In life, he was a ‘soldier, statesman, and alchemist’. After his death, he returned as a vampire and began to plot world-domination. He boards a Russian ship to London and kills all the crew members. When the ship is searched, the Captain’s log tells of strange events during the voyage. Dracula leaves the ship and strolls into London as a dog.

fellow 49

Dracula in the novel was a combination of werewolf and vampire legends, but only the vampire part carried over into the play and the subsequent movies. Although Dracula has gypsy bodygaurds, he is finally defeated by having his head chopped off.



Although some call the monster Frankenstein, IT IS ACTUALLY THE SCIENTIST!!!!!! AARRRGGGHHH! PEOPLE ALWAYS MESS THIS UP!!!! Sorry. That’s my pet peeve. Anyway, Frankenstein the scientist, along with his hunchback assistant Fritz, create the monster from dead bodies and then zap him to life with electricity.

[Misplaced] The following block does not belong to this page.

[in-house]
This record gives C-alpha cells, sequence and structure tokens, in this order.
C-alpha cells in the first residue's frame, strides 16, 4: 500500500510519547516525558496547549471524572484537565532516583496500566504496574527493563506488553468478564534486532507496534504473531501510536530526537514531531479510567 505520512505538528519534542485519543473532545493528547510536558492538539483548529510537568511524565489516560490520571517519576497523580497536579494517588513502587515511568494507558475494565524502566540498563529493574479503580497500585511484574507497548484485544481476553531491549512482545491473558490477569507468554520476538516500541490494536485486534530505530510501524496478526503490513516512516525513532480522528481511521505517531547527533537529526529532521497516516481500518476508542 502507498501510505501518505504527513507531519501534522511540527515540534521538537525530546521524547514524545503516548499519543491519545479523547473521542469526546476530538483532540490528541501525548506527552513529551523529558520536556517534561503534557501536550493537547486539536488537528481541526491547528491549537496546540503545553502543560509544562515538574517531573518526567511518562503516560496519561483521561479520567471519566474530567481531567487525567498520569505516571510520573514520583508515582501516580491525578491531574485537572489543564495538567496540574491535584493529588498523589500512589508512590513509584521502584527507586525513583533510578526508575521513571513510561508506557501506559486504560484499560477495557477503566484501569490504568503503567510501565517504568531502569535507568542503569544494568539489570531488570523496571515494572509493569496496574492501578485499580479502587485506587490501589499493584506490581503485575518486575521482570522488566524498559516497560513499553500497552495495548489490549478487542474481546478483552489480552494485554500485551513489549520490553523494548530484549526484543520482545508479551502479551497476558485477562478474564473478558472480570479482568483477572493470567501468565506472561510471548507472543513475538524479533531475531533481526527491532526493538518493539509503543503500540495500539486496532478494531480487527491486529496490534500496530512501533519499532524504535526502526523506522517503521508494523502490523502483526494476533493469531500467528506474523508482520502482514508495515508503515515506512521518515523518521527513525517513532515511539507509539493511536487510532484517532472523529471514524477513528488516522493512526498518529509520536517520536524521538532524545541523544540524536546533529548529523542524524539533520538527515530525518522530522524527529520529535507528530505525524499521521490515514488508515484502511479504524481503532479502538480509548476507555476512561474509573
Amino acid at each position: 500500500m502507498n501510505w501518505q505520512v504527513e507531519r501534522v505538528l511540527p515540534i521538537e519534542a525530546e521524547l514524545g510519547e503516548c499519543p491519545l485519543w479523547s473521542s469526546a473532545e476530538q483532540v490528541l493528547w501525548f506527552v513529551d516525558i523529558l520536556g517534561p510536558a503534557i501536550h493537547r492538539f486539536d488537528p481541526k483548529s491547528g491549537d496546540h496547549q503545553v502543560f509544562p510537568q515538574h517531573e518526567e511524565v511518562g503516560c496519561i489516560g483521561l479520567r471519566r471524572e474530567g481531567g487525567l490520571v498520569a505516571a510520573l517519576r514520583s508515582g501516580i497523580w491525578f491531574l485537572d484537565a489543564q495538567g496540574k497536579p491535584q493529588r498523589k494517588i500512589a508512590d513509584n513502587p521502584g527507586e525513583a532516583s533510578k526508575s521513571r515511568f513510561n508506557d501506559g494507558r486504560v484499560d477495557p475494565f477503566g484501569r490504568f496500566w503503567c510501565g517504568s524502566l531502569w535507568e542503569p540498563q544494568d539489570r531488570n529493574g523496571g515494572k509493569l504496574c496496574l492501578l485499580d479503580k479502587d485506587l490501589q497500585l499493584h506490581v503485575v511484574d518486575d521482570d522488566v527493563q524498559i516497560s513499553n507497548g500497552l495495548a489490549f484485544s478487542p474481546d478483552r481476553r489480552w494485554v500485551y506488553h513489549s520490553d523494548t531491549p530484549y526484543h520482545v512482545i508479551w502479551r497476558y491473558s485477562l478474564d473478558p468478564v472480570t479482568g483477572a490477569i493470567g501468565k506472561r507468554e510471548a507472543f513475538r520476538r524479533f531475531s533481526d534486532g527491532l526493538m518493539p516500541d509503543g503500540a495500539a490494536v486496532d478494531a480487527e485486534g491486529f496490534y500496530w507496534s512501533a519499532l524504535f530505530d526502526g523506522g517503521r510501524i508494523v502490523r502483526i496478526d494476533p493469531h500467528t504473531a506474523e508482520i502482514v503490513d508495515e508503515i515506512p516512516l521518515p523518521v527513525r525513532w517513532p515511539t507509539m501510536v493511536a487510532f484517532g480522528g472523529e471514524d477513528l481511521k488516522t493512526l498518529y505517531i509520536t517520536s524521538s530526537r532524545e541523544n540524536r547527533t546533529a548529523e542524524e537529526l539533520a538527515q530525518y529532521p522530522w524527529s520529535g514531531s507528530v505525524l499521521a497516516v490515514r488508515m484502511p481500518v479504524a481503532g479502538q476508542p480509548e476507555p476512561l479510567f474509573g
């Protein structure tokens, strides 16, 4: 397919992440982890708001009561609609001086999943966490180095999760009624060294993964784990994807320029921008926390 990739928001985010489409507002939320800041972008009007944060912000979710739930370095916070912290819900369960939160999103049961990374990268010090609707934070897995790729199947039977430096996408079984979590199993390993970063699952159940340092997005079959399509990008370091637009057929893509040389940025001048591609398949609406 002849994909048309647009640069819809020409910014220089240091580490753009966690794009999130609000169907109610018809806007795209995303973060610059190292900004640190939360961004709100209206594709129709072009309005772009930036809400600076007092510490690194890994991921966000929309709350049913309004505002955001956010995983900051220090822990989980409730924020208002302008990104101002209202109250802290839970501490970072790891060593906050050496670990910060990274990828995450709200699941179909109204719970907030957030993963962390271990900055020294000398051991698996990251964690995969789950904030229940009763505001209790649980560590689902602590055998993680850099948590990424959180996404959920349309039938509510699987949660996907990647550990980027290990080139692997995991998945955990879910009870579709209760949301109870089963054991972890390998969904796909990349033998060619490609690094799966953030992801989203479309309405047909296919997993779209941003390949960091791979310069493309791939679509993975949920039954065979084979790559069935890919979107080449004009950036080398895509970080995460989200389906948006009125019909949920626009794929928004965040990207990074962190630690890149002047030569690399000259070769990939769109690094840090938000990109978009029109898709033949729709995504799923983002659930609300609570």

fellow 50

When Frankenstein opens the roof, the monster reaches up towards the sky. Fritz enters with a torch scaring the creature. Frankenstein mistakes his fright for an attack, and chains the creature up. But, after strangling Fritz and being locked inside the room, then sedated with a drug, the monster just gets more and more scared. When Doctor Waldman is about to destroy him, the monster gets loose and strangles him. The film ends with him being trapped inside a burning windmill and dying.

fellow 51